Recently,  two state securities regulators (Montana and Massachusetts) brought a suit in the United States Court of Appeals for the District of Columbia Circuit against the SEC to block the rules implementing Title IV of the JOBS Act. Title IV allows companies to raise up to $50 million. We were recognized as a "Friend of the Court" in the action, and suggested the Court vacate the Title IV rule, subject to the SEC immediately implementing Title III of the JOBS Act.
I think they will use the Forum as an opportunity to do so. Now, I am not suggesting that just because I urged a Court to tie their Title IV decision to Title III, the SEC will act. (I don't have that kind of influence AT ALL.) 
On Wednesday, September 16th, I spoke at a roundtable on crowdfunding at the Embassy of Italy in DC:  
Also speaking was the Special Counsel for the SEC in charge of implementing Title III. He did not say anything that could be directly interpreted as supporting my statement, but he did acknowledge that the SEC is very, very late with implementation: under the JOBS Act, they were to have Title III regulations in place by 12/31/2012. 
I also noticed that the summary of the Title III rule on has a date listed for the implementation of final rules governing Title III: Final Action  -10/00/2015.
I think this means they will announce the final rules on the 19th of November, but, of course, I could be wrong.

Wednesday, October 14, 2015

Wayan Brothers Come to Howard University...

I attended a HowU Innovate panel on how to raise money for your startup. The invitation encouraged people to "Come out and hear from some of the best minds in the field."

While not super well attended, I did find it interesting. There was much good information, but it seemed a less edgy, more conventional rehash of a talk I gave at Howard in April and of the talk I gave at the 2015 National Black MBA Association Washington DC Chapter (NBMBAA-DC) Entrepreneurship Expo. My talk, titled “Black People and Venture Capital” is on video below.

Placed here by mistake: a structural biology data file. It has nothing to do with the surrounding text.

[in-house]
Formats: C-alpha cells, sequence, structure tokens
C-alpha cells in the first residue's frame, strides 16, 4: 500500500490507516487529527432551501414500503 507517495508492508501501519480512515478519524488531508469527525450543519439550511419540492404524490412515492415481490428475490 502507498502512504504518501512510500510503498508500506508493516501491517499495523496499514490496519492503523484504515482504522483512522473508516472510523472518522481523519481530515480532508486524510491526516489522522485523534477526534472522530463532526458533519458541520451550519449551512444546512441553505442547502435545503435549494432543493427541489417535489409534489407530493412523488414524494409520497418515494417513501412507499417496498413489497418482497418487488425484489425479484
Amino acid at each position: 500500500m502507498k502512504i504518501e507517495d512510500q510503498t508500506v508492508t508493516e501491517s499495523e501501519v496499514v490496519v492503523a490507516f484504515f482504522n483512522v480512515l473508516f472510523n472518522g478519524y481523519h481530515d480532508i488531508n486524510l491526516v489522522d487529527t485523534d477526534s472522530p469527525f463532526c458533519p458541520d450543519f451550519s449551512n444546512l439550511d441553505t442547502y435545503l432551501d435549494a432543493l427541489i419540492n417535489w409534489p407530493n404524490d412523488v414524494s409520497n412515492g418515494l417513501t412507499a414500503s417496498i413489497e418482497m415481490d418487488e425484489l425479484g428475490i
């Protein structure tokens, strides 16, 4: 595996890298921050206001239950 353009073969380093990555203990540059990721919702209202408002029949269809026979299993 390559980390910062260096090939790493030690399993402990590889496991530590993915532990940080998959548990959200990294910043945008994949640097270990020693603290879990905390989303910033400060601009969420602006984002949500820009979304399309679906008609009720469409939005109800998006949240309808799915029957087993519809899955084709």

One person sent me the photo at left in response to a photo I tweeted out during the meeting. 

Now, that's a little harsh, but I understand why they sent it. Much of the advice was super conventional and rests on the fiction that Black people can actually get money from VC's.

At one point, the person on the panel who works for a VC referenced the small number of Black professionals he knows, implying that there were only a handful of Black people working for VC firms. This is false. According to our database, there are probably 250 Black men and women in the field now. The issue is not having one more Black person with a job at a VC firm. The issue is performance. One study found that "while less than 1 percent of venture-capital-backed company founders were African American and 12 percent were Asian, 83 percent had a racial composition that was entirely Caucasian."

Someone reminded me of the speech Lyndon Johnson gave at Howard 50 years ago: "Johnson spoke of a widening gulf between blacks and whites in unemployment, infant mortality and economic opportunity. 'It is not enough just to open the gates of opportunity. All our citizens must have the ability to walk through those gates,' he said.

VCs are widely regarded as one way to walk thru the gates of opportunity, but we know, given the statistics cited above, this is false. 

Wednesday, October 7, 2015

Obama Turns to Crowdfunding to Aid Fleeing Syrians

As the New York Times reported, "Syrian refugees continue to flee the violence at home, President Obama is turning to the modern tools of Silicon Valley entrepreneurship as a supplement to the more traditional means of humanitarian relief. At the request of officials from the White House Office of Digital Strategy, the crowdfunding website Kickstarter has begun its first social service campaign aimed at raising money for the United Nations refugee agency on behalf of Syrian refugees." 

Here is my 10/7 talk on NPR's Press Play with Madeleine Brand: 

How effective is this? They raised $700,000 in six hours. Six hours. For more, visit the links below.